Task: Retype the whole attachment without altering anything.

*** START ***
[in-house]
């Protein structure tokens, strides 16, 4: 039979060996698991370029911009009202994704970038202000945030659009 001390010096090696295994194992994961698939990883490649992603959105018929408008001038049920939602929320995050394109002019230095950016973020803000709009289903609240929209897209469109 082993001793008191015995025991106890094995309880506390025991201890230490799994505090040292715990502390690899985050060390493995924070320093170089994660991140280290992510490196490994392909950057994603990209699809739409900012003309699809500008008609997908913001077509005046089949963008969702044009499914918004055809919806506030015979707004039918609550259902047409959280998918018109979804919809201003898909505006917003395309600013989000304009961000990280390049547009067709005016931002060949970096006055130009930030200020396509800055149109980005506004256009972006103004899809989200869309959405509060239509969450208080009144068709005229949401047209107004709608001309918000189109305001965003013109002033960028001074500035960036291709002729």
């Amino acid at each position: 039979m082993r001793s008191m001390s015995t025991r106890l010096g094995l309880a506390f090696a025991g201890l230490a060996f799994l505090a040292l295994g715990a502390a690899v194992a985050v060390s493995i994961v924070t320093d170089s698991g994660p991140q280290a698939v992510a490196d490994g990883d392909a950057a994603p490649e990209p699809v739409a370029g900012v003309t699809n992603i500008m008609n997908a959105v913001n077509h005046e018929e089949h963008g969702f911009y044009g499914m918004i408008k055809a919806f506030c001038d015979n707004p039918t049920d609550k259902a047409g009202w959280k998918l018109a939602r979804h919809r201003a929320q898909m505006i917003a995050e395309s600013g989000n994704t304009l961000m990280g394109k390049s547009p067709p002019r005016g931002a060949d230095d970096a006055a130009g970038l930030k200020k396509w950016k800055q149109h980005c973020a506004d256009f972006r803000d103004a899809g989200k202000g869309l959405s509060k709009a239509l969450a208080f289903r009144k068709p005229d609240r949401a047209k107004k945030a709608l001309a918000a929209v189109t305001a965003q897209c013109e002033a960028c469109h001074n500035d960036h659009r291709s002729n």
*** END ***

[in-house]
């Protein structure tokens, strides 16, 4: 039979060996698991370029911009009202994704970038202000945030659009 001390010096090696295994194992994961698939990883490649992603959105018929408008001038049920939602929320995050394109002019230095950016973020803000709009289903609240929209897209469109 082993001793008191015995025991106890094995309880506390025991201890230490799994505090040292715990502390690899985050060390493995924070320093170089994660991140280290992510490196490994392909950057994603990209699809739409900012003309699809500008008609997908913001077509005046089949963008969702044009499914918004055809919806506030015979707004039918609550259902047409959280998918018109979804919809201003898909505006917003395309600013989000304009961000990280390049547009067709005016931002060949970096006055130009930030200020396509800055149109980005506004256009972006103004899809989200869309959405509060239509969450208080009144068709005229949401047209107004709608001309918000189109305001965003013109002033960028001074500035960036291709002729």
């Amino acid at each position: 039979m082993r001793s008191m001390s015995t025991r106890l010096g094995l309880a506390f090696a025991g201890l230490a060996f799994l505090a040292l295994g715990a502390a690899v194992a985050v060390s493995i994961v924070t320093d170089s698991g994660p991140q280290a698939v992510a490196d490994g990883d392909a950057a994603p490649e990209p699809v739409a370029g900012v003309t699809n992603i500008m008609n997908a959105v913001n077509h005046e018929e089949h963008g969702f911009y044009g499914m918004i408008k055809a919806f506030c001038d015979n707004p039918t049920d609550k259902a047409g009202w959280k998918l018109a939602r979804h919809r201003a929320q898909m505006i917003a995050e395309s600013g989000n994704t304009l961000m990280g394109k390049s547009p067709p002019r005016g931002a060949d230095d970096a006055a130009g970038l930030k200020k396509w950016k800055q149109h980005c973020a506004d256009f972006r803000d103004a899809g989200k202000g869309l959405s509060k709009a239509l969450a208080f289903r009144k068709p005229d609240r949401a047209k107004k945030a709608l001309a918000a929209v189109t305001a965003q897209c013109e002033a960028c469109h001074n500035d960036h659009r291709s002729n």